Two sister acrobats, Yu Yieh & Yu Ying, are at the center of the sword & thievery tale Duel for Gold (Huo bing, 1971). They arrive in a town known to be rich in silver & gold. They do street performances, dangerous stunts with swords, until Yu Yieh (Ivy Ling Po in one of her fiercest roles) is badly injured -- or appears to be. In the emergency they're taken into the nearby silver house, so the plan is going well!
Chief guard Wen (Richard Chan Chun) detects the "injured" woman's blood is fake & duels break out, very pretty ones with such lovely swordswomen domninating.
The choreography for that first long battle sequence is stunning. Throughout the film, the choreography is more aesthetic than usual, with cinematography to match, with the familiar standing sets dressed up for extra visual appeal.
Brother Teng Qi Ying (Lo Lieh), known as "the loner" (or "lone shadow"), is an old friend of Wen's, but a roguish friend whom Wen daren't trust too much, as he'll be a foe instantly if that's what it takes to gain Teng gold & silver.
Teng finds it unbelievable that Wen is on the straight & narrow, & insists that Brother Wen is up to something.
Teng seeks partnership with the acrobatic swordswomen. Yu Yieh & Yu Ying are in actuality the famous heroine Thousand Hands Goddess (Ivy Ling Po) & her sister Lady Hua (Wang Ping/Wong Pin).
Strong though the sisters are, they are no match for Teng's swordplay, so accepting him as a parter appears to be unavoidable though they don't like it. He calls them "nincompoops" since if they couldn't even defeat him, then Wen Li Xian who protects the Money Bureau would kill them easily.
Master Shen of Da Meng (Chin Han), a client of the Money Bureau, turns out to be a major thief, Meng Lung, partner of the two sisters, husband of Meng Yu Yien the Thousand Hands Goddess.
He's an especially brutal killer at swordplay, & he's the inside man who they're careful never to reveal to Teng the unwanted partner.
The main theme is money's easy corruption of all who seek it, though it's really about the action; the story is just barely sufficient to justify the fight scenes.
Duel for Gold has a strongly appealing cast who look wonderful in costume & in motion; thus as films go that are top-heavy with action, this one's a stunner.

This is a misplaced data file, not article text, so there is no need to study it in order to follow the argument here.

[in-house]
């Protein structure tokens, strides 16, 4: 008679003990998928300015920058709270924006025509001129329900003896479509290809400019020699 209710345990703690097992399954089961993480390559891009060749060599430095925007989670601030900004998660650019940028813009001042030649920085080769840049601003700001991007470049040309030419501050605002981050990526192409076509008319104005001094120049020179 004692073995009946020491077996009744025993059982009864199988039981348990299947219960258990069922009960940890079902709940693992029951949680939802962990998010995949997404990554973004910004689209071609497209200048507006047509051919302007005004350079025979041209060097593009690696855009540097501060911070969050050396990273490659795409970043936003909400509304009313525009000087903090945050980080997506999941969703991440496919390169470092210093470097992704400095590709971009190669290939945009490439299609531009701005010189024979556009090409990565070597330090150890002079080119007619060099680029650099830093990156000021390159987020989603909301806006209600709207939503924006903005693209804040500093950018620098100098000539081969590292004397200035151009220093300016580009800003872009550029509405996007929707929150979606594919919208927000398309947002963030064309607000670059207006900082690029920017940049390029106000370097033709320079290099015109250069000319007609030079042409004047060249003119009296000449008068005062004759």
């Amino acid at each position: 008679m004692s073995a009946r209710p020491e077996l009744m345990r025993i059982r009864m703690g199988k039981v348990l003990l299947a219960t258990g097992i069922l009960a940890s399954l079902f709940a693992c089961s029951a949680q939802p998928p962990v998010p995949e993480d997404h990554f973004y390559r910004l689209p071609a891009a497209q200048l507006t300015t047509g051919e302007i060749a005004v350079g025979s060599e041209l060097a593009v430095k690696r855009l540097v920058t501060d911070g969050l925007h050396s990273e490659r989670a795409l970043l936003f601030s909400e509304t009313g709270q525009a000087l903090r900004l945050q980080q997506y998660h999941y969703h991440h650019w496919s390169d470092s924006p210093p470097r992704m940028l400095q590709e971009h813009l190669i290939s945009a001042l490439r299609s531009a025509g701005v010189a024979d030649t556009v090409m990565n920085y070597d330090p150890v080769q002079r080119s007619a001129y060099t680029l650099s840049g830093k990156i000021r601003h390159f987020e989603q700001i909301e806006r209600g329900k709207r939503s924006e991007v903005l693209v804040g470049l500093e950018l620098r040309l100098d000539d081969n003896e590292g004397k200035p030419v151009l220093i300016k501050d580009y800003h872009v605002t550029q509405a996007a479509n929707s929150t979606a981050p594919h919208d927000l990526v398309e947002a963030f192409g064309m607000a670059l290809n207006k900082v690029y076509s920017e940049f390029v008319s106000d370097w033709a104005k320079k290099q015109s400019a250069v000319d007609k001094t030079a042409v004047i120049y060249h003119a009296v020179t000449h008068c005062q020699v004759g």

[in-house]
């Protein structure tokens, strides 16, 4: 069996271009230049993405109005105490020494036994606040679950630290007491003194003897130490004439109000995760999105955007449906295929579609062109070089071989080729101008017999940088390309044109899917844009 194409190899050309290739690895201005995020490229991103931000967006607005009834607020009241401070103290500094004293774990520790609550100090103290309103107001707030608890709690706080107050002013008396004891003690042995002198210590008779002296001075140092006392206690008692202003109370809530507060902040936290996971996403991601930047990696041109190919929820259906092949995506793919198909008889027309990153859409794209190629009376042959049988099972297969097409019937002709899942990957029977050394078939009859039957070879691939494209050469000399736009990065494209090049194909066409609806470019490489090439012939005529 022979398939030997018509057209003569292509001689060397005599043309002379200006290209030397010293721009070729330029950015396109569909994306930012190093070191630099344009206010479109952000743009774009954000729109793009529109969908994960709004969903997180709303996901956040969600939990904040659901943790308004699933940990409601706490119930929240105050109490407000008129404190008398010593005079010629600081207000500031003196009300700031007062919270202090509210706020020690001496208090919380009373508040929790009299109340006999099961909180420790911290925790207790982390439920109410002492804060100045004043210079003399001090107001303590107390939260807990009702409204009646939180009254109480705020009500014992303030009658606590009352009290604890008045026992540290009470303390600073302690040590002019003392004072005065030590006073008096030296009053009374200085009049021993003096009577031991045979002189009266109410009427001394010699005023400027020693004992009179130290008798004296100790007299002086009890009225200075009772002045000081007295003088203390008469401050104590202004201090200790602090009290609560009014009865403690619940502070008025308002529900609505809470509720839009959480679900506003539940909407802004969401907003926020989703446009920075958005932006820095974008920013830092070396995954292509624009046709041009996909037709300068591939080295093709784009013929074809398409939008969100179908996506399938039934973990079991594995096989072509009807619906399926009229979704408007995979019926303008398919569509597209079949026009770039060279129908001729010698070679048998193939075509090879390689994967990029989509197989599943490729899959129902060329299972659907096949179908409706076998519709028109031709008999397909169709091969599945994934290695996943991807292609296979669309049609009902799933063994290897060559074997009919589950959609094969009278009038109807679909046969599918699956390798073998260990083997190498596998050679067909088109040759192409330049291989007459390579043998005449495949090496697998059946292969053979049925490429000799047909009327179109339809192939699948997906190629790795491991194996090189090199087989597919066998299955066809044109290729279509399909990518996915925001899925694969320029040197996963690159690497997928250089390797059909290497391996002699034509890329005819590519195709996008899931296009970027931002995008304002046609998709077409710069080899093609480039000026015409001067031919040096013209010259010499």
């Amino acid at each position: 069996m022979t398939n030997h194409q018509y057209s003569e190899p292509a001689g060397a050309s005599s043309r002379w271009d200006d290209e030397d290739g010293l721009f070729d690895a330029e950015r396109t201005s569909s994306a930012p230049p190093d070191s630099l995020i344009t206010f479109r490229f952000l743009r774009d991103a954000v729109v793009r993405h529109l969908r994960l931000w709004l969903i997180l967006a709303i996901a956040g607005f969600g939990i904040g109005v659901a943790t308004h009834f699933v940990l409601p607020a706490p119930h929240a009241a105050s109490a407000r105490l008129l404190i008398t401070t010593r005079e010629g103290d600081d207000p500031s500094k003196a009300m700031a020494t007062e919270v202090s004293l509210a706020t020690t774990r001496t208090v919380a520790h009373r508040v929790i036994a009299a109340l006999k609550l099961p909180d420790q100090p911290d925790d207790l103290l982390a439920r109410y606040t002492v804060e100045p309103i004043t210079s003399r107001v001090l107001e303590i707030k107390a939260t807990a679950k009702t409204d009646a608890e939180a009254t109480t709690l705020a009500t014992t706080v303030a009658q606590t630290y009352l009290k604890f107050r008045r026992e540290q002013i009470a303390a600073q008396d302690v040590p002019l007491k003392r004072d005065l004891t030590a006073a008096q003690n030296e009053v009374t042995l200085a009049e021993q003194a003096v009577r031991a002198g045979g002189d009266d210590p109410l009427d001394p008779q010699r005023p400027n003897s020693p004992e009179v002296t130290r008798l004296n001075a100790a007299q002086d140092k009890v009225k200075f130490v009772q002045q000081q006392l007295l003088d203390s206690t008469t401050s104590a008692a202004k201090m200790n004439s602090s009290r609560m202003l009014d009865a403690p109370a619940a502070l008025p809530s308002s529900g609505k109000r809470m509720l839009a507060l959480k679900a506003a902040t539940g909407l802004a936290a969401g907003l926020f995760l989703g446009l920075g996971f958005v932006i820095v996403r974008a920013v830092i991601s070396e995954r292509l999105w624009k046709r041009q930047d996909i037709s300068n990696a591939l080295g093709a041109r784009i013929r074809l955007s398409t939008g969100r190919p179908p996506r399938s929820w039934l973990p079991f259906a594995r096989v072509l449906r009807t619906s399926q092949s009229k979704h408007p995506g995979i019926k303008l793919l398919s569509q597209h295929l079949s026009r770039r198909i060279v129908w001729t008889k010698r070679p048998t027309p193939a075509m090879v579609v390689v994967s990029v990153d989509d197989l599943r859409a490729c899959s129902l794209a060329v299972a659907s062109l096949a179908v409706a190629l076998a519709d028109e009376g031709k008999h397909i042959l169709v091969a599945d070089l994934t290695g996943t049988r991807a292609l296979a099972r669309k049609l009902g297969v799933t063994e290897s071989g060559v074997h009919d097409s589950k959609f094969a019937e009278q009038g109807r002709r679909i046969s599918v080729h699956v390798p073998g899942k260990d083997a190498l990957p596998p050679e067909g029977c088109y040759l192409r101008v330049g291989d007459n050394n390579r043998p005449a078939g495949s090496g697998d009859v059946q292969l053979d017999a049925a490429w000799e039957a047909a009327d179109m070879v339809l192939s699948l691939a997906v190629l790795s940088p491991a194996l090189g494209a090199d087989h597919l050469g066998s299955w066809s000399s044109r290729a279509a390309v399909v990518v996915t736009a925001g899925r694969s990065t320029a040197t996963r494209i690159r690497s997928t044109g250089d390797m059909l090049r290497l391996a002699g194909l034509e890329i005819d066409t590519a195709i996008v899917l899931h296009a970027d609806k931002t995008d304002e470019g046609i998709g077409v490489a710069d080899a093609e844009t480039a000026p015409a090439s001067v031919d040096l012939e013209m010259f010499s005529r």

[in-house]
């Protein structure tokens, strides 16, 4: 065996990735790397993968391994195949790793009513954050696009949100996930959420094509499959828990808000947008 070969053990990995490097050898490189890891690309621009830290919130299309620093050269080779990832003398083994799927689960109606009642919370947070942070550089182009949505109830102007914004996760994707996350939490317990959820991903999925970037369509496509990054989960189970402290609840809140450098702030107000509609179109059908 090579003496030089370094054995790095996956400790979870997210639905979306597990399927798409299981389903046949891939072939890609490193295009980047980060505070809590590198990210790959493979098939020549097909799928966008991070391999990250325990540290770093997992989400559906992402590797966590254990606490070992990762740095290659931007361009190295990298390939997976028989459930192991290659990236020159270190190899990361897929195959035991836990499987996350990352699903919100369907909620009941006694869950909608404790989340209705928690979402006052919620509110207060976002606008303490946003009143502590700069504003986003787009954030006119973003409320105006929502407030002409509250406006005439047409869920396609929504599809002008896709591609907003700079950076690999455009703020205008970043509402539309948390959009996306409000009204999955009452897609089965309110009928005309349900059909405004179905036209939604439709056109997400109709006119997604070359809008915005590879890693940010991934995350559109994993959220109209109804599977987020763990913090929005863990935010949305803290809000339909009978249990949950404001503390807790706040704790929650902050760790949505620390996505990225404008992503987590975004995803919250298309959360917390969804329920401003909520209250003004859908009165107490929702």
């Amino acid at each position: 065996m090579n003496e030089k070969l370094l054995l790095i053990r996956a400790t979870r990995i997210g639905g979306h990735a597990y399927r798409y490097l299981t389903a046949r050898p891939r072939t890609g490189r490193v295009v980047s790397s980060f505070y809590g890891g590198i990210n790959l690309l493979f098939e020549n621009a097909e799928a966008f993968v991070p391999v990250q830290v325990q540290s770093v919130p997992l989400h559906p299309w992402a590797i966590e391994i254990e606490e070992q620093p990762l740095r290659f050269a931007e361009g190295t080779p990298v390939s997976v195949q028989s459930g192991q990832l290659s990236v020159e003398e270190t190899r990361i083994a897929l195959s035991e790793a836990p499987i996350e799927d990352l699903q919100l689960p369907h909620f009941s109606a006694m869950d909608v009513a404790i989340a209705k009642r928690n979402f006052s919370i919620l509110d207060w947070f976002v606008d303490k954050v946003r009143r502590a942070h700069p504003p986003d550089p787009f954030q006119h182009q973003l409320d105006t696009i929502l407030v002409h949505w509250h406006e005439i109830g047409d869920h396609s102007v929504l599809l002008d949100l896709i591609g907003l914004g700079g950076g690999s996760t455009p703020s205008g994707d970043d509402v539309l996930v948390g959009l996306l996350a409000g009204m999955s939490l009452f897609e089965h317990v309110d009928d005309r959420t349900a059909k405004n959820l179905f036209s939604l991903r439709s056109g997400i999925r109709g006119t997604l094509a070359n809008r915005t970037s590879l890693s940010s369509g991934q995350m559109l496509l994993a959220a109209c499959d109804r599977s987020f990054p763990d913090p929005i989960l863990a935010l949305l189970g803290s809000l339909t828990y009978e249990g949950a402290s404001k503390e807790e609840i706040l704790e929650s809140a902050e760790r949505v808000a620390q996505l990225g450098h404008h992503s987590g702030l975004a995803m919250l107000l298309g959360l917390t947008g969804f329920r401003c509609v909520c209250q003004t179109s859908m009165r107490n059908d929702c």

The robbery of the Money Bureau is attended with a jazzy rather French-sounding "heist" musical score. This long interlude showing the heist really is different for a swordplay film.
The band of thieves had wounded the chief guard Wen beforehand, knowing he was their main hindrance. But in taking the gold, they killed so many so ruthlessly that guardsman Wen feels strongly he must pursue them at any cost.
Teng is annoyed as well, discovering after the fact that the sisters completed the heist without him. So he, too, pursues them.
As corruption seeps ever more deeply, there's devisiveness even between the two sisters & there husband-partners. The two couples begin to conspire against each other. And then even the couples begin each to suspect their spouses.
Soon it's become all too clear that anyone might have a death-duel with anyone at any time solely for gold. Not love, not clan ties, not heroic disposition, nothing can protect anyone from being overcome by unutterable all-consuming greed.
No sooner is one battle over than there's cause for another. Even with a leg chopped off by his own wife, Meng Yu Yuen's husband can only think of the touch of gold.
And chief guard Wen turns out to be ringleader of a gang of thieves just as Teng always supected. Phony alliances are made & broken in a trice. Betrayal is the rule.
The characters played by Ivy Ling Po & Lo Lieh are by far the most exciting, & I found myself rooting for them to be the last ones standing, the two who would benefit, even if not one of them deserved to win.
But the theme of absolute corruption remains unwavering to the end, rendering it impossible for even one person to benefit.
This is commercial wuxia at its best: great fights, great costumes, beautiful actors, a clear concise story, with even a little bit of novelty in every single person being villainous, not to mention the cross-over content from heist films. I loved it.
copyright © by Paghat the Ratgirl